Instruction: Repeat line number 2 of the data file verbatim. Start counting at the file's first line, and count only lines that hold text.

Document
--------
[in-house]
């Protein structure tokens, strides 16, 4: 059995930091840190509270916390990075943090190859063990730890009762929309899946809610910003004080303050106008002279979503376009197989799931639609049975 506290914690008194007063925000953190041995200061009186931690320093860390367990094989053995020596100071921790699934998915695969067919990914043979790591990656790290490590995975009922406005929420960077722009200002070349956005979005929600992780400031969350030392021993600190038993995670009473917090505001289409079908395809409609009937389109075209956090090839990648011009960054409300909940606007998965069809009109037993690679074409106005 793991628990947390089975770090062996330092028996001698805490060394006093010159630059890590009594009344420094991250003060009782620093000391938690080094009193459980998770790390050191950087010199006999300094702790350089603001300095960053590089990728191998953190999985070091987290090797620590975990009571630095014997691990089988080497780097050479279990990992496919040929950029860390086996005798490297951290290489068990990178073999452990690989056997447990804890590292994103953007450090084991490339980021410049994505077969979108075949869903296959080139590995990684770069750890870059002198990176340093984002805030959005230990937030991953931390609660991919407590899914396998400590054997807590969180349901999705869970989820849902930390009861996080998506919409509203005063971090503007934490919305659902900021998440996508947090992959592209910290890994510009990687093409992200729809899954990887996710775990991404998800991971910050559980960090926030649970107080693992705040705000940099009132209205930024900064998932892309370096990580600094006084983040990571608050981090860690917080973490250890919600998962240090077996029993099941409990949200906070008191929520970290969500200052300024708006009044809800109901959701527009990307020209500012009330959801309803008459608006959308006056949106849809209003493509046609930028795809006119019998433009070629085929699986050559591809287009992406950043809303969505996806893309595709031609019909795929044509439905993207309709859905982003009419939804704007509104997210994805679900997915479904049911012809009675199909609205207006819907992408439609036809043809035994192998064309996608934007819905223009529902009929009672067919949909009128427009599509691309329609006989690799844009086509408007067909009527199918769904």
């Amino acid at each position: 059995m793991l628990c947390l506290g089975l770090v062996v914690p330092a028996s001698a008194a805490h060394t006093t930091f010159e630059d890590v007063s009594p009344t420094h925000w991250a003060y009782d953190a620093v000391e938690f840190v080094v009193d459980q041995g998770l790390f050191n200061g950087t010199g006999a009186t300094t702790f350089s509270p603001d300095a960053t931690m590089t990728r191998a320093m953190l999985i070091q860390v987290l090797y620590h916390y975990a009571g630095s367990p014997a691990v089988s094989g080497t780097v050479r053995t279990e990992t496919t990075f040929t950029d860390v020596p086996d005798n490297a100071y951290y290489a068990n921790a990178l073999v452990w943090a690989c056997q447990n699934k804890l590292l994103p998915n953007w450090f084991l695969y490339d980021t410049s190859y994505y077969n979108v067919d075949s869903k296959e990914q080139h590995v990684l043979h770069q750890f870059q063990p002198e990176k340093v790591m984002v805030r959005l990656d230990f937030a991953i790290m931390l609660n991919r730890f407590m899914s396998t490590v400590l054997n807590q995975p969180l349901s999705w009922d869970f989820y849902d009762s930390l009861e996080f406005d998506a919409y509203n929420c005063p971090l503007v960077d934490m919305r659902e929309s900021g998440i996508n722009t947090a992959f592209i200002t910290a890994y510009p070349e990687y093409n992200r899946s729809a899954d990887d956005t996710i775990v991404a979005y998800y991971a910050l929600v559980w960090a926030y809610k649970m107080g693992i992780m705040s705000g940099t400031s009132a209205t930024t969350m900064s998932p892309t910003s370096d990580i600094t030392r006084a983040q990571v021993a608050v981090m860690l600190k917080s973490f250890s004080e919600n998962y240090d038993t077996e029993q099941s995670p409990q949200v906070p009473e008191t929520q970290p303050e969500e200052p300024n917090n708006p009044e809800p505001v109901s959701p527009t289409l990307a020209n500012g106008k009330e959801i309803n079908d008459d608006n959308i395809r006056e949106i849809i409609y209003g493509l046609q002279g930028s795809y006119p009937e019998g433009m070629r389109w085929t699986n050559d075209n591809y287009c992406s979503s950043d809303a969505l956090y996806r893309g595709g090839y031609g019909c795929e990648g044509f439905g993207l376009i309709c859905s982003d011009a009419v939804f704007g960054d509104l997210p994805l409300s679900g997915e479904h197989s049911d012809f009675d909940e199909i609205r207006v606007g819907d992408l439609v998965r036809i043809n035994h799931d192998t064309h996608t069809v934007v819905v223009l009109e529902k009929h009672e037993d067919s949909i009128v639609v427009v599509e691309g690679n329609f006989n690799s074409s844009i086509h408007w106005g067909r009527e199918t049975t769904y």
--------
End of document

């Protein structure tokens, strides 16, 4: 059995930091840190509270916390990075943090190859063990730890009762929309899946809610910003004080303050106008002279979503376009197989799931639609049975 506290914690008194007063925000953190041995200061009186931690320093860390367990094989053995020596100071921790699934998915695969067919990914043979790591990656790290490590995975009922406005929420960077722009200002070349956005979005929600992780400031969350030392021993600190038993995670009473917090505001289409079908395809409609009937389109075209956090090839990648011009960054409300909940606007998965069809009109037993690679074409106005 793991628990947390089975770090062996330092028996001698805490060394006093010159630059890590009594009344420094991250003060009782620093000391938690080094009193459980998770790390050191950087010199006999300094702790350089603001300095960053590089990728191998953190999985070091987290090797620590975990009571630095014997691990089988080497780097050479279990990992496919040929950029860390086996005798490297951290290489068990990178073999452990690989056997447990804890590292994103953007450090084991490339980021410049994505077969979108075949869903296959080139590995990684770069750890870059002198990176340093984002805030959005230990937030991953931390609660991919407590899914396998400590054997807590969180349901999705869970989820849902930390009861996080998506919409509203005063971090503007934490919305659902900021998440996508947090992959592209910290890994510009990687093409992200729809899954990887996710775990991404998800991971910050559980960090926030649970107080693992705040705000940099009132209205930024900064998932892309370096990580600094006084983040990571608050981090860690917080973490250890919600998962240090077996029993099941409990949200906070008191929520970290969500200052300024708006009044809800109901959701527009990307020209500012009330959801309803008459608006959308006056949106849809209003493509046609930028795809006119019998433009070629085929699986050559591809287009992406950043809303969505996806893309595709031609019909795929044509439905993207309709859905982003009419939804704007509104997210994805679900997915479904049911012809009675199909609205207006819907992408439609036809043809035994192998064309996608934007819905223009529902009929009672067919949909009128427009599509691309329609006989690799844009086509408007067909009527199918769904």